At the draw at AFC headquarters in Kuala Lumpur on Wednesday, clubs from Qatar, Saudi Arabia and the UAE were drawn to play each other in the group phase of next year's tournament, which kicks off in February
AFC leaves door open to neutral venues being used in 2018 Asian Champions League
The Asian Football Confederation (AFC) appears to have smoothed the way for clubs from Qatar, Saudi Arabia and the UAE to compete against each other in the 2018 Asian Champions League by saying matches could be played at neutral venues.
At the draw at AFC headquarters in Kuala Lumpur on Wednesday, clubs from Qatar, Saudi Arabia and the UAE were drawn to play each other in the group phase of next year's tournament, which kicks off in February.
Saudi Arabia and the UAE, along with Bahrain and Egypt, cut diplomatic, transport and trade ties with Qatar in June, accusing it of financing terrorism.
Abu Dhabi club Al Wahda were drawn in Group B alongside Qatar's Al Duhail and Uzbekistan's Lokomotiv while Dubai-based Al Wasl are in Group C with Al Sadd of Qatar and Persepolis of Iran. Group D consists of Saudi Arabia's Al Hilal, Qatar's Al Rayyan and Iran's Esteghlal, a nation also in dispute with the Saudis.
Matches between clubs from Saudi and Iran had to be played at neutral venues during this year's Asian Champions League, most notably the two-legged semi-final between Saudi side Al Hilal and Persepolis of Iran. Hilal won the first leg 4-0 at Mohammed bin Zayed Stadium in Abu Dhabi before playing out a 2-2 draw at the Sultan Qaboos Sports Complex in Muscat.
Windsor John, the AFC's general secretary, said on Thursday Asian football's ruling body had regulations in place to deal with any political issues and was confident the 2018 ACL would go ahead as planned.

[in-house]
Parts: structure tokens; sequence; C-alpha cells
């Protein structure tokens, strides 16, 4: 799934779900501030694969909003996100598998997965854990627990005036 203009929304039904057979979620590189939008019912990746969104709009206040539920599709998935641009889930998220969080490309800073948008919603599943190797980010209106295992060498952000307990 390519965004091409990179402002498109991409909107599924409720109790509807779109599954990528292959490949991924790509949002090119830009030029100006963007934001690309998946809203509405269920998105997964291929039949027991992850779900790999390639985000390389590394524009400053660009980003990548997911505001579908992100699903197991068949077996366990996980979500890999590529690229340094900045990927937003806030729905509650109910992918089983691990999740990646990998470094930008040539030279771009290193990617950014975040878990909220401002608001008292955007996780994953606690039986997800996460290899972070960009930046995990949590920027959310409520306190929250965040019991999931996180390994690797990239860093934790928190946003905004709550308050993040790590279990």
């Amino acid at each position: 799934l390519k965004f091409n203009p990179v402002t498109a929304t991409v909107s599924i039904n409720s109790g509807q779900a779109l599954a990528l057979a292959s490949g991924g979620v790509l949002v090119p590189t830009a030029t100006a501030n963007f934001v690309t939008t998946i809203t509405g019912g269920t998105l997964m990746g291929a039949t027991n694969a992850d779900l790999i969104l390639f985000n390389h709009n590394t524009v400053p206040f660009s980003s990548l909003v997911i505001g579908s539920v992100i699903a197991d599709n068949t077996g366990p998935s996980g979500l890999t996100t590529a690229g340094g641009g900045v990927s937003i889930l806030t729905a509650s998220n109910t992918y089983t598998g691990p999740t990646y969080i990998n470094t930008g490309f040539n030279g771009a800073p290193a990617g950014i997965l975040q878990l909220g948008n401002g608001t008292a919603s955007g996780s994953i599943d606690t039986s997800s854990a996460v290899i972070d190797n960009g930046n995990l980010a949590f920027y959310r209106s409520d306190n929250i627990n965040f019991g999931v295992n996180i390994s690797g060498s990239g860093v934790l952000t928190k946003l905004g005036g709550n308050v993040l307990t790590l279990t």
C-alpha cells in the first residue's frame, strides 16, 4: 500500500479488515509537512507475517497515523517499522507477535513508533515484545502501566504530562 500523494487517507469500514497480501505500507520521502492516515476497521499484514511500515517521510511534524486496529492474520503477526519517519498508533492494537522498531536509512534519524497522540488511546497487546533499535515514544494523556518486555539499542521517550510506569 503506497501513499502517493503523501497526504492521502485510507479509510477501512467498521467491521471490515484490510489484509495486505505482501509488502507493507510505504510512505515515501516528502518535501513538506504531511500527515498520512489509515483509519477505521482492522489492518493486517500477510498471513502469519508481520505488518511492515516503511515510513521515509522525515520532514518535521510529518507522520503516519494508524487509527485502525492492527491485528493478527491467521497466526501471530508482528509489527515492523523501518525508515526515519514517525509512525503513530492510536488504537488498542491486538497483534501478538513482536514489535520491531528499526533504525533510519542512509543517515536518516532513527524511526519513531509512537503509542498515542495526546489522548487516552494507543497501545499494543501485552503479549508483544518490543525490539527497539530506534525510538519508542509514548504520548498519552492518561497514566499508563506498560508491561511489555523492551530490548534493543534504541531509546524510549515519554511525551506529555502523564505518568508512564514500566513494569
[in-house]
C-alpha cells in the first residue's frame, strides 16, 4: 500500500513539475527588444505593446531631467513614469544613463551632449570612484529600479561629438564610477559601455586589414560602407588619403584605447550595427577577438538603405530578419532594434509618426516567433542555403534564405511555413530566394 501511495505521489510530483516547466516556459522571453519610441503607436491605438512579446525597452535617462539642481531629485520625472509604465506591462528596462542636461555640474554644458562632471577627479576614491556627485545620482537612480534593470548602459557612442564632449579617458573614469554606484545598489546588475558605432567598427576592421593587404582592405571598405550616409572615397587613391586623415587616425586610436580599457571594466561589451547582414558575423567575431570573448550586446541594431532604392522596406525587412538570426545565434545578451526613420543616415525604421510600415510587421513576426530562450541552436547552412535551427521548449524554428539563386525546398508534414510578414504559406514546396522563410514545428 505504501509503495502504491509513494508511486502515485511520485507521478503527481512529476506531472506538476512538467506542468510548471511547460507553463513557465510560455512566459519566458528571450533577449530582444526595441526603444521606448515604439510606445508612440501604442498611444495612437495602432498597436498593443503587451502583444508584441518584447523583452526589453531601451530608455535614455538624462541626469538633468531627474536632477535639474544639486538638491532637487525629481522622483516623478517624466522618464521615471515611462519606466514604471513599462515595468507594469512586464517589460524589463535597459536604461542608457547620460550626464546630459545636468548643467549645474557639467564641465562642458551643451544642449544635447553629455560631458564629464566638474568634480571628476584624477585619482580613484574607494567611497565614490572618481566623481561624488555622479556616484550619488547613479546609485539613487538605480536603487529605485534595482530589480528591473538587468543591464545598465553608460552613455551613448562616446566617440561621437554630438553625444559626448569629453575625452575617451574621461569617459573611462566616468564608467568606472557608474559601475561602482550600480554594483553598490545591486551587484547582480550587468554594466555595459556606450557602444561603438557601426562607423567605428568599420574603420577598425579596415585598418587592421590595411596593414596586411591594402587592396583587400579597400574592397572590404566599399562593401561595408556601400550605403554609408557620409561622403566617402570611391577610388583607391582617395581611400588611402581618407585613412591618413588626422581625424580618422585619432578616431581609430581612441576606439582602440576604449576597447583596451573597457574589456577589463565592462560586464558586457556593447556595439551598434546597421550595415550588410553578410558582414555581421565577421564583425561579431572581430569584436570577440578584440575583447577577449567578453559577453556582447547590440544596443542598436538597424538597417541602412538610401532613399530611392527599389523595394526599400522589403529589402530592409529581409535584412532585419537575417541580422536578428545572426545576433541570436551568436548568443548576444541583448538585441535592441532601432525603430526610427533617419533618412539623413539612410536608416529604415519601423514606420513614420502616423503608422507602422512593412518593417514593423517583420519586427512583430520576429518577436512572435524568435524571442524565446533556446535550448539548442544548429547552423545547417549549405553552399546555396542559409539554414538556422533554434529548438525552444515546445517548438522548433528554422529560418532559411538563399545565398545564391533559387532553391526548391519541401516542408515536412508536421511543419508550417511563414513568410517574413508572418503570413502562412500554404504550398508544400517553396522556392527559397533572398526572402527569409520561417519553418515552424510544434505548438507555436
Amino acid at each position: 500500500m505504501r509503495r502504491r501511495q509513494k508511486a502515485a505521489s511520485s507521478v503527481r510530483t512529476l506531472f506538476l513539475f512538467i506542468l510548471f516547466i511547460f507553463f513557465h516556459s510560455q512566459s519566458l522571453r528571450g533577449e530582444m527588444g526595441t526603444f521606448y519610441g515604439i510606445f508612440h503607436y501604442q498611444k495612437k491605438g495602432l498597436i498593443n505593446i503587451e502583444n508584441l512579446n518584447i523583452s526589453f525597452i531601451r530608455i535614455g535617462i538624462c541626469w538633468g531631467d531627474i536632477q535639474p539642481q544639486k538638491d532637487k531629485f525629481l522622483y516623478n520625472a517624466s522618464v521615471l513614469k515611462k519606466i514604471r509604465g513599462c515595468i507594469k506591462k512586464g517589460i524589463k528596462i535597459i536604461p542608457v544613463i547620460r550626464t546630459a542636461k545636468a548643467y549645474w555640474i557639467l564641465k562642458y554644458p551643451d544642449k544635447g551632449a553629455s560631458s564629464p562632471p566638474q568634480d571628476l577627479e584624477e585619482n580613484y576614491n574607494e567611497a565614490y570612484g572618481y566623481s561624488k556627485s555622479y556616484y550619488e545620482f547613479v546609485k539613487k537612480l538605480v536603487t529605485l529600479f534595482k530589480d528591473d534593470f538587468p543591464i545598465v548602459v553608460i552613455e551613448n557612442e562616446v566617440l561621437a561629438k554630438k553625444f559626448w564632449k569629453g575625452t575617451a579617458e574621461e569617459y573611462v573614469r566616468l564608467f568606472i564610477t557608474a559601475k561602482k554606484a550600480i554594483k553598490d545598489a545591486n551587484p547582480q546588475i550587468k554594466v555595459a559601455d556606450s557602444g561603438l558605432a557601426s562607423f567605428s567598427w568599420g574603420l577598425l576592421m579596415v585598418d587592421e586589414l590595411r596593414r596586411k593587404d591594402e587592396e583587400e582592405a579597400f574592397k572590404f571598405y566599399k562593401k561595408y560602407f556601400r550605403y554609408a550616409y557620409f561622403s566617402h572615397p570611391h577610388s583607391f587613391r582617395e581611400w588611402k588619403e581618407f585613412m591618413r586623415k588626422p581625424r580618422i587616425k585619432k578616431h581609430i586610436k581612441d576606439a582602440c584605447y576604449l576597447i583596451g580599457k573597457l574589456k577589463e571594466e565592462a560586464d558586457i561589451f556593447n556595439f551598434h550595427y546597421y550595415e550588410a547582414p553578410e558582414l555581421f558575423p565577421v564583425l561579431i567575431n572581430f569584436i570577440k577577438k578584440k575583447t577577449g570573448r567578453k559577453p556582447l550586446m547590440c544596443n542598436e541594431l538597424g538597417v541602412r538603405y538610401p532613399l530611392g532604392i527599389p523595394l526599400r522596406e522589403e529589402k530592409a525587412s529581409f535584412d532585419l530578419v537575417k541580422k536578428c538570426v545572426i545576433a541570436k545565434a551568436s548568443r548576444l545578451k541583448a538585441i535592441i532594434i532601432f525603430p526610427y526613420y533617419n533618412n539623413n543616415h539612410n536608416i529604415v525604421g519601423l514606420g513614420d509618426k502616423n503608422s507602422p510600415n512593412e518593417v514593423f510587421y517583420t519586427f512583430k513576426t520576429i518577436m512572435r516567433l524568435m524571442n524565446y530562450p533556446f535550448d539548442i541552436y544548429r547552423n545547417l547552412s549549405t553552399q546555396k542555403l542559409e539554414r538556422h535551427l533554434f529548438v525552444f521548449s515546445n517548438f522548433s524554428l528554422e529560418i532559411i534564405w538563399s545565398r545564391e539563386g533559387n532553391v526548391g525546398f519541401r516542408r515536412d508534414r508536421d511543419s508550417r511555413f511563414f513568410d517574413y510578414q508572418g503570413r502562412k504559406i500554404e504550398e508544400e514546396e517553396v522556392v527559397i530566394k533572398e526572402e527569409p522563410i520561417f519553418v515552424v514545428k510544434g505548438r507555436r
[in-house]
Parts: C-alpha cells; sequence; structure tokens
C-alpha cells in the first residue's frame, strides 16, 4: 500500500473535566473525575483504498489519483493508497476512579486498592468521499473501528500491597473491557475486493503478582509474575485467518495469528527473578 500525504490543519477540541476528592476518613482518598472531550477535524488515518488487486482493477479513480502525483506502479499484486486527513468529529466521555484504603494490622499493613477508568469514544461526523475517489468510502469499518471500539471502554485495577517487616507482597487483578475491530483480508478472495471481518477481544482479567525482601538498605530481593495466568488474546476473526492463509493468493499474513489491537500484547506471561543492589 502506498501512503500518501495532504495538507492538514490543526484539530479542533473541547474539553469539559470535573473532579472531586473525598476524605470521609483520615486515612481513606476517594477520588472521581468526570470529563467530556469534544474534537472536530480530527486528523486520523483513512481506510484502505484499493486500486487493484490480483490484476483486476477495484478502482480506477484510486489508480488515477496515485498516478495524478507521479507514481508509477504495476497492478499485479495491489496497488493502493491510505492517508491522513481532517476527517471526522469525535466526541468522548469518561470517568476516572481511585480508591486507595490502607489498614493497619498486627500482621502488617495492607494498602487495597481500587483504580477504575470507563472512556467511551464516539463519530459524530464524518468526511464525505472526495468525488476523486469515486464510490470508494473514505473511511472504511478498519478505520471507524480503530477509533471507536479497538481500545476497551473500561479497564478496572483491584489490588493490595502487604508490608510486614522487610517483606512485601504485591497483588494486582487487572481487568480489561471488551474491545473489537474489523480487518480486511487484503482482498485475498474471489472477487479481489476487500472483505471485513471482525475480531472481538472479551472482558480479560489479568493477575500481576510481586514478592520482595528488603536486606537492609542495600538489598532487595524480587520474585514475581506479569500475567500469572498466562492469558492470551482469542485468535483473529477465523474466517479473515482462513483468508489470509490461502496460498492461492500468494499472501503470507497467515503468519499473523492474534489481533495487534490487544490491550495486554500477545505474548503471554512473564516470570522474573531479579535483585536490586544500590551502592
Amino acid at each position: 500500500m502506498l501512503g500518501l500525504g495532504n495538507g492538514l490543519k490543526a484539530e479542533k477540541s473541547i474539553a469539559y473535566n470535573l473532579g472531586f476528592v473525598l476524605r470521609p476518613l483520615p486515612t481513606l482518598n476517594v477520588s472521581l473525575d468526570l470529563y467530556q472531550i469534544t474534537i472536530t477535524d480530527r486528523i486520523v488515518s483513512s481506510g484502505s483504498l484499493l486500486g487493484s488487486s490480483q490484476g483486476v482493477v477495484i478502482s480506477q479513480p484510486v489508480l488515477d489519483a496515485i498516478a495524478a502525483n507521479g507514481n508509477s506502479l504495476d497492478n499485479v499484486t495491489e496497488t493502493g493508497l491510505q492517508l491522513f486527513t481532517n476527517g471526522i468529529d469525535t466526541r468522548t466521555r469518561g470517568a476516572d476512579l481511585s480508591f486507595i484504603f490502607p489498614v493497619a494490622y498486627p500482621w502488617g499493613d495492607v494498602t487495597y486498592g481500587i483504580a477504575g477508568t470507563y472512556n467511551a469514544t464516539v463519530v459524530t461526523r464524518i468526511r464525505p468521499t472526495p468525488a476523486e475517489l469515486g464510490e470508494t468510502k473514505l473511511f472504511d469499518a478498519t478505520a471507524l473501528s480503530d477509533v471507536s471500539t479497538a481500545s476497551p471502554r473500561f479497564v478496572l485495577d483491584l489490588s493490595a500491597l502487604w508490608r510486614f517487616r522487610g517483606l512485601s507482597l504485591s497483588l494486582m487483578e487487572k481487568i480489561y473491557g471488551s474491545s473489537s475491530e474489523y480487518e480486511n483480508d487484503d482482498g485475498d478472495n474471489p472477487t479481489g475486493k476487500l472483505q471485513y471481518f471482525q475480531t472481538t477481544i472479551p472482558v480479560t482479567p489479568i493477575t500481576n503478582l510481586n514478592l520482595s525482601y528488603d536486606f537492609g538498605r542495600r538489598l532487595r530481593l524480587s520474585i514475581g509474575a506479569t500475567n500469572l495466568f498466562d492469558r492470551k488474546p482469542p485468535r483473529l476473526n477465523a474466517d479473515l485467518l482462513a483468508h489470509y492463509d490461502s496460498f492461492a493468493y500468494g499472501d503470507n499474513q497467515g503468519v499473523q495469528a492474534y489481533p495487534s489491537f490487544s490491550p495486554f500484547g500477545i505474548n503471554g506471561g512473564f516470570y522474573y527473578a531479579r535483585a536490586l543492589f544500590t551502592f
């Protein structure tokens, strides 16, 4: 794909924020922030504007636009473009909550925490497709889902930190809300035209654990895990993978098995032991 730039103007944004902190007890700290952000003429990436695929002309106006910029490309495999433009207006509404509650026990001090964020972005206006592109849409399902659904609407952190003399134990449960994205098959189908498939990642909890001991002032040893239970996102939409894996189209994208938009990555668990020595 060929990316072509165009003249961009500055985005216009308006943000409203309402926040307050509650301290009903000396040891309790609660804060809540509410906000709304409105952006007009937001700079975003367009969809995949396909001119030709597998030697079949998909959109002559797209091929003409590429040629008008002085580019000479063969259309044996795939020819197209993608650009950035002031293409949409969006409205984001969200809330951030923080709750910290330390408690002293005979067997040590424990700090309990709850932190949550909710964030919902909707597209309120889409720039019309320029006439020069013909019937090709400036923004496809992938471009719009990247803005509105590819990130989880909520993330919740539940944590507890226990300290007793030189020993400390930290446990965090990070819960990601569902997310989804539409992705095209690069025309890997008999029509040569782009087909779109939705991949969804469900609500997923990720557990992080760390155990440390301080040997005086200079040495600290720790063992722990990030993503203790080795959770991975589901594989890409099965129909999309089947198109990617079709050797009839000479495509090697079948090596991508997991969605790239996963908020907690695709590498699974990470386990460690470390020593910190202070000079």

"Using the regulations is how we dealt with the case of Saudi Arabia and Iran," John said. "It will be the same way we will deal with any potential scenarios that may come up.
"The exco [executive committee] also decided a very high level delegation will go and explain the situation to all of the affected countries.
"I think it should be OK, so long as we follow the regulations. Any decision can be appealed, so we have a good structure in place."
The UAE's representatives in the 2018 competition are yet to comment on the situation.
The diplomatic stand-off with 2022 World Cup hosts Qatar has already caused numerous issues for football in the region.
The Gulf Cup of Nations, which is due to be held in the Qatari capital Doha at the end of this month, is under threat with Saudi Arabia, Bahrain and UAE unlikely to take part.
The UAE asked world governing body Fifa to change the referee in a World Cup qualifying match during the summer as the appointed official was a Qatari.
The AFC said that the prize money for the Asian Champions League would be increased in 2018, with the winners set to receive US$4 million (Dh15m), $1 million more than the amount won by Japan's Urawa Red Diamonds this year.
The prize pot for the runners-up has also been improved, from $1 million to $1.5 million.